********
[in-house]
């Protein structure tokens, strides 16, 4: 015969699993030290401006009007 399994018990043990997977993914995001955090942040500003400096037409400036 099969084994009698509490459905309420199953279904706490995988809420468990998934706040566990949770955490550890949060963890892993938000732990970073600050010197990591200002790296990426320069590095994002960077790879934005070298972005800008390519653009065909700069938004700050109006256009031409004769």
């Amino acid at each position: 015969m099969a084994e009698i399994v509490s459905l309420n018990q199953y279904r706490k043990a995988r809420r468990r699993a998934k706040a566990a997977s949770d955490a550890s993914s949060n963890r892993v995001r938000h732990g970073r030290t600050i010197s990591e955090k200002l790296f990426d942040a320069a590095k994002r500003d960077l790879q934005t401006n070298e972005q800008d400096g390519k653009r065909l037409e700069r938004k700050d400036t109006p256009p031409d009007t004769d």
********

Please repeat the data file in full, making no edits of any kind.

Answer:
[in-house]
């Protein structure tokens, strides 16, 4: 015969699993030290401006009007 399994018990043990997977993914995001955090942040500003400096037409400036 099969084994009698509490459905309420199953279904706490995988809420468990998934706040566990949770955490550890949060963890892993938000732990970073600050010197990591200002790296990426320069590095994002960077790879934005070298972005800008390519653009065909700069938004700050109006256009031409004769």
């Amino acid at each position: 015969m099969a084994e009698i399994v509490s459905l309420n018990q199953y279904r706490k043990a995988r809420r468990r699993a998934k706040a566990a997977s949770d955490a550890s993914s949060n963890r892993v995001r938000h732990g970073r030290t600050i010197s990591e955090k200002l790296f990426d942040a320069a590095k994002r500003d960077l790879q934005t401006n070298e972005q800008d400096g390519k653009r065909l037409e700069r938004k700050d400036t109006p256009p031409d009007t004769d």